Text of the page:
Tate Modern Untitled gallery, Level 2
4 December 2004 – 30 January 2005
The first exhibition at Tate Modern devoted exclusively to collage and drawing, Pin-Up: Contemporary Collage and Drawing opens on 4 December. This will be the fourth exhibition in the Untitled series, and will feature a selection of forty five works on paper by nine emerging international artists; Sebastiaan Bremer, Matt Bryans, Amie Dicke, Godfried Donkor, Dr. Lakra, Wangechi Mutu, Jockum Nordström, Steven Shearer and Nicole Wermers.
All the artists in Pin-Up are interested in what lies hidden beneath the surface of public life. This may be other-worldly or gothic tendencies or traces of popular culture and folklore within mass-produced materials. A number of the artists take materials from the public realm: advertising, newsprint or the internet, and by a variety of processes, such as drawing, cutting or rubbing away, transform them into something personal, strange, haunting or humorous. Other artists combine drawing with personal photographs or hand-made papers to create works that are surreal and atmospheric.
The lure of glamour and the power of the glossy advertisement are central to the work of Amie Dicke (born 1978 Netherlands). Dicke lacerates large fashion posters and magazine adverts with a scalpel, revealing a phantom gothic structure beneath, and turning supermodels into languid ghouls. Wangechi Mutu (born 1972 Kenya) creates hybrid alien models from magazine cuttings, combining glamour and horror to present an alternative version of beauty. Like modernist stained glass windows Nicole Wermers’s (born 1971 Germany) perfume bottle collages extract a formal purity from these heavily marketed objects.
Dr Lakra (born 1972 Mexico) is a tattoo artist who makes doodles on the glowing skin of 1950s pin-up girls. Godfried Donkor’s collages (born 1964 Ghana) fuse contemporary carnival show-girls with references to capitalism, religion and the history of slavery. Matt Bryans (born 1977, England) creates a new kind of drawing by rubbing ink away from newsprint pictures. The effect is ghostly and ethereal, as the faces of world politicians, celebrities and ordinary people are blended into one human mass.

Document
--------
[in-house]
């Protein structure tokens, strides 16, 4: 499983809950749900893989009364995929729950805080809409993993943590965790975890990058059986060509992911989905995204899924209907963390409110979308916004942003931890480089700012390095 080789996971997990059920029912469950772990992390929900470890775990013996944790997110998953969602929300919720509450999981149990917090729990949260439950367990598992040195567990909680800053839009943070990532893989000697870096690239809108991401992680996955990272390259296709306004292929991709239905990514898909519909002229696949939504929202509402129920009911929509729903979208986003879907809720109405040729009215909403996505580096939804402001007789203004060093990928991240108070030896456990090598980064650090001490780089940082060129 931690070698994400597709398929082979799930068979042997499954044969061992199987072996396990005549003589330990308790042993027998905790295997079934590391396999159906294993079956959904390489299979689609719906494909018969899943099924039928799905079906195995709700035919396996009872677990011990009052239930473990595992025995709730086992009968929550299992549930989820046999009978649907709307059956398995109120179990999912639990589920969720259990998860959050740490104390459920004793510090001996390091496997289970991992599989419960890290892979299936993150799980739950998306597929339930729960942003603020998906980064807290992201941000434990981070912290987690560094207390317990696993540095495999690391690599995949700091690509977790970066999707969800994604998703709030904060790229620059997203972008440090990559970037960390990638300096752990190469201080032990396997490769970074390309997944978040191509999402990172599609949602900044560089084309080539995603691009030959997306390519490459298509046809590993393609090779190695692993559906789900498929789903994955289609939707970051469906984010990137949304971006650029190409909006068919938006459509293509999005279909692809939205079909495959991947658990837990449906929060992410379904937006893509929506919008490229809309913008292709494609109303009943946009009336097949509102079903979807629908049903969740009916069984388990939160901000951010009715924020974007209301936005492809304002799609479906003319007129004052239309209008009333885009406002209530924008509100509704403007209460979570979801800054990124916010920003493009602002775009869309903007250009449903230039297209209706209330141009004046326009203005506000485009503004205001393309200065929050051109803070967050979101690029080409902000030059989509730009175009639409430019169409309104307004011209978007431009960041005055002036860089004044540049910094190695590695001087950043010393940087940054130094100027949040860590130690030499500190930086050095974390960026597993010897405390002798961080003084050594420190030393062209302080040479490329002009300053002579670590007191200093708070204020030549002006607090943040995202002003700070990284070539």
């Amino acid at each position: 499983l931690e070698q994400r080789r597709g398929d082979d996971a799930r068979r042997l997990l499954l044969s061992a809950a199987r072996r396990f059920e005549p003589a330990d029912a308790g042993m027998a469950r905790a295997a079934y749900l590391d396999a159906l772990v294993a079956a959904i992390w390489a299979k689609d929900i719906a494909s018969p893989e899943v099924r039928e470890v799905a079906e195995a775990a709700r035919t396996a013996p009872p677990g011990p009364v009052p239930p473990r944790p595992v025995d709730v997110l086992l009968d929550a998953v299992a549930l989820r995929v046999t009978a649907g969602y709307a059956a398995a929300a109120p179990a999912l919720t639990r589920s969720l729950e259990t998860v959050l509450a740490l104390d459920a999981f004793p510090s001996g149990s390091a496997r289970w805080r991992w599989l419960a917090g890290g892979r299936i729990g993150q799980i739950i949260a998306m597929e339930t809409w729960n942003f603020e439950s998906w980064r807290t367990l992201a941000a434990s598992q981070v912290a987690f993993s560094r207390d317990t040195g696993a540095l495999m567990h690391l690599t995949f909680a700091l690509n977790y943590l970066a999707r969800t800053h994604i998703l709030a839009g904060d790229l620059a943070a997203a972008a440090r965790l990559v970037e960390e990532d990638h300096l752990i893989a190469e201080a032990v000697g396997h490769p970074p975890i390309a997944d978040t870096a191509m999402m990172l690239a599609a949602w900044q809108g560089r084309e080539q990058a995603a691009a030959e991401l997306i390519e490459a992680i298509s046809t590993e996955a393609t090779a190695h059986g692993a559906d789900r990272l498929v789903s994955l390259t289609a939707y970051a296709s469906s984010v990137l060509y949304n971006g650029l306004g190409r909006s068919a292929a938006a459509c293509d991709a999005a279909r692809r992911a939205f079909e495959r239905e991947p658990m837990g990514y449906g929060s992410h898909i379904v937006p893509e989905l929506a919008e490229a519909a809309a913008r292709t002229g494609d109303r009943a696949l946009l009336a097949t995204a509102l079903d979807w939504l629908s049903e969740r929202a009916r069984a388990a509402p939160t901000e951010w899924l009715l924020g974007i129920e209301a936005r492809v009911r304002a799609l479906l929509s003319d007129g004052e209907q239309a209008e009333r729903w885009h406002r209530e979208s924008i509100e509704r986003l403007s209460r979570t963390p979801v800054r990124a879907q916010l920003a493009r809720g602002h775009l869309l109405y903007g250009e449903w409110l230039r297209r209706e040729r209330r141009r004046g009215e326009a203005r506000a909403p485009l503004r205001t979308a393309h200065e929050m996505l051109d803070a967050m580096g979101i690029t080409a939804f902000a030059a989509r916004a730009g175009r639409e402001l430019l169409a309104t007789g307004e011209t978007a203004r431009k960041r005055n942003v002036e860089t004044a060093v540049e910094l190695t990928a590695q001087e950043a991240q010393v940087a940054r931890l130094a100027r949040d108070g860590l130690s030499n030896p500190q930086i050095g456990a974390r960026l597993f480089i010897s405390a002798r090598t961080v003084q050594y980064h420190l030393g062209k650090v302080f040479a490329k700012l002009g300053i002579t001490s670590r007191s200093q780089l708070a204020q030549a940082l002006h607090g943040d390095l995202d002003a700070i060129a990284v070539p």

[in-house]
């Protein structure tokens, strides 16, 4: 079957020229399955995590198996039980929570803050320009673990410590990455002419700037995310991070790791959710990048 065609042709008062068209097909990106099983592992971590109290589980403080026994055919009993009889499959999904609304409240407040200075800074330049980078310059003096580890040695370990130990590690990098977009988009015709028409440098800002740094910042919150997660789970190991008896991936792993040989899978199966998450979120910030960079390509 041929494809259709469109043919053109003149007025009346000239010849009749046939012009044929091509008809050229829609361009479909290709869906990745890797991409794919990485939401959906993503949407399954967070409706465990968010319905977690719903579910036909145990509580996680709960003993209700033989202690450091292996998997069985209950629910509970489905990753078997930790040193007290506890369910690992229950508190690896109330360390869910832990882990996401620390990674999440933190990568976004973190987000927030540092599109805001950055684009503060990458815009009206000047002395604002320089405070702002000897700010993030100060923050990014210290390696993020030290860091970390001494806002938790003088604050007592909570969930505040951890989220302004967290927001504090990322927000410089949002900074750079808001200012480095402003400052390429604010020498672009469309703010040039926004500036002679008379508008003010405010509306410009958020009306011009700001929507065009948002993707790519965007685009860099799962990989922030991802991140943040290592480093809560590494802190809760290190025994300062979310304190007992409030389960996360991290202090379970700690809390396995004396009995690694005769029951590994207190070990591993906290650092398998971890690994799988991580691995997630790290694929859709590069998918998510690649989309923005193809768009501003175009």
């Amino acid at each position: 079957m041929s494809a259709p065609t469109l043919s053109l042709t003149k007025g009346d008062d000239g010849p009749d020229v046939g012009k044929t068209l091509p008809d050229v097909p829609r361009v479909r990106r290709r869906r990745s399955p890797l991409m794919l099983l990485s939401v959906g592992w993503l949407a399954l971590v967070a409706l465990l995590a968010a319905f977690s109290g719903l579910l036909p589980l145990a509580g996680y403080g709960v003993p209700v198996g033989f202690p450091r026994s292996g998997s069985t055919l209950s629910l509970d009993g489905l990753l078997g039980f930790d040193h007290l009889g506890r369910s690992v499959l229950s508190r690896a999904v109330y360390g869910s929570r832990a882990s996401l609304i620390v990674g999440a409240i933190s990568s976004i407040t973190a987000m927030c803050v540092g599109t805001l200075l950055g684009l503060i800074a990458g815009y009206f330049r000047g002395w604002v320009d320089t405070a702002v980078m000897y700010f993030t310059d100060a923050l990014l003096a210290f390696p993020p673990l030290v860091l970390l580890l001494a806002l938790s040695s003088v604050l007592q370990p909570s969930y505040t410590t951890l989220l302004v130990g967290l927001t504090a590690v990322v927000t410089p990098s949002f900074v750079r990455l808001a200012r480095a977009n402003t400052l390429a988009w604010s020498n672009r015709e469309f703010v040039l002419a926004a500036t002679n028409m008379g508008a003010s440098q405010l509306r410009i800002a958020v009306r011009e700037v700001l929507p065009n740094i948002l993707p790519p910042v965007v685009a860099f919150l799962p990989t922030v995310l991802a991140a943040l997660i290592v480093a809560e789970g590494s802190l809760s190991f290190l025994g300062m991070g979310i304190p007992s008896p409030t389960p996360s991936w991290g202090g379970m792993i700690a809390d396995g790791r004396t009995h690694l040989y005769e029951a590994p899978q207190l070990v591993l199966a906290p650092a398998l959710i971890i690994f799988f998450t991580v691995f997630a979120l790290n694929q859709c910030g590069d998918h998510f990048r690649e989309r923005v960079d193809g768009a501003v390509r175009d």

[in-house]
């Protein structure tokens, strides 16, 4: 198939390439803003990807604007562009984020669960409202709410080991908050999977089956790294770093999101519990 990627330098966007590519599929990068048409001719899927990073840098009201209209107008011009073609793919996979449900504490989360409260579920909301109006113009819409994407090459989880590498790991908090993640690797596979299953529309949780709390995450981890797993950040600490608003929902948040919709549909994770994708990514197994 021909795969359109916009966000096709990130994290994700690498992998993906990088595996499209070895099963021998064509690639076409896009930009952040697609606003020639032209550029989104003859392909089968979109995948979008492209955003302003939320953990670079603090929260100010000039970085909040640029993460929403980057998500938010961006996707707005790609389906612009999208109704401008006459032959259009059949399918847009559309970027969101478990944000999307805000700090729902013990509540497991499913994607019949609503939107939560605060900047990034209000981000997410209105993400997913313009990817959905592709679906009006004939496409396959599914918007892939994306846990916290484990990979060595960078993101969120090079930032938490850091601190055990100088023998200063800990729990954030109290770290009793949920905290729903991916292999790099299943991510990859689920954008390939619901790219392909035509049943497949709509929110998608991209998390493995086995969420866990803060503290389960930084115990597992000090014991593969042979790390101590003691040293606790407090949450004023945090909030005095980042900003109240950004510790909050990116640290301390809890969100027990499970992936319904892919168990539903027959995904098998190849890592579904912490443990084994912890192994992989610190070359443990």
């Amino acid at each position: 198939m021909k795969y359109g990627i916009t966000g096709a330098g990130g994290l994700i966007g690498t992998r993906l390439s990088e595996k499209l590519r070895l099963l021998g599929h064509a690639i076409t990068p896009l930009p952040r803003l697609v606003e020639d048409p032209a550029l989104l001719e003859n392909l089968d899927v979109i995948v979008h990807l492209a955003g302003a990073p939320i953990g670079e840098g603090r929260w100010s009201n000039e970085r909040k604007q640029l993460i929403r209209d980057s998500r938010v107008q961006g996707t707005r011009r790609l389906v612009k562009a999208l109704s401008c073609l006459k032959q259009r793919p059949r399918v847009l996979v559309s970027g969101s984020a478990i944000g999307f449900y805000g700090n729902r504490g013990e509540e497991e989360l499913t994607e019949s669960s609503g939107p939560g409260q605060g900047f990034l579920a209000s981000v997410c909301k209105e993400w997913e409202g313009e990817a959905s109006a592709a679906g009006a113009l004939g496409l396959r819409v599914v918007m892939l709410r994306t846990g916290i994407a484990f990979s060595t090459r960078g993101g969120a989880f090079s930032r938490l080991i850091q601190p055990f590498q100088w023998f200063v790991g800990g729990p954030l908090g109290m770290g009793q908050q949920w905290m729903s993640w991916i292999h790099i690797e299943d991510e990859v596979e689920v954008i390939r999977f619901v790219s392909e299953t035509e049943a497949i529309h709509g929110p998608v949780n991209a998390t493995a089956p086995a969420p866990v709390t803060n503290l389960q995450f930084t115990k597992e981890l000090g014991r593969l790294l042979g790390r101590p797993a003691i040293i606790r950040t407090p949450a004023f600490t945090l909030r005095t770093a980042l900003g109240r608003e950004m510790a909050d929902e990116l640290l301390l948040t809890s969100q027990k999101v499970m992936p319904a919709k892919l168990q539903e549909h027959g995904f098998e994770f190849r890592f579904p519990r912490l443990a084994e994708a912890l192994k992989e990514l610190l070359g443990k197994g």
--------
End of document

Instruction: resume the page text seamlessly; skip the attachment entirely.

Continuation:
Sebastian Bremer (born 1970, Netherlands) makes large prints from photographs originally taken by friends and family. To these he adds a delicate mist of pointillist drawing using ink and retouching paint. Using references to the surreal and the folkloric Jockum Nordström (born 1963 Sweden) is interested in the absurd collisions between everyday life and fantasy, and his collages and drawings provide a very personal version of modern day alienation.
Steven Shearer (born 1968, Canada), offers a contrasting approach to universal and private experiences by creating poster installations and collages from images found on the internet and from personal memorabilia.
This exhibition is curated by Emma Dexter, Curator (Modern and Contemporary) Tate Modern, and Susan May, Head of the Arts Council Collection, Hayward Gallery, and formerly a curator at Tate Modern. A unique display space has been designed by architects Herzog and De Meuron especially for the series. Untitled is a series of six eight-week contemporary exhibitions at Tate Modern dedicated to presenting new work by international artists not widely exhibited in the UK. This year the series explores The Public World of the Private Space.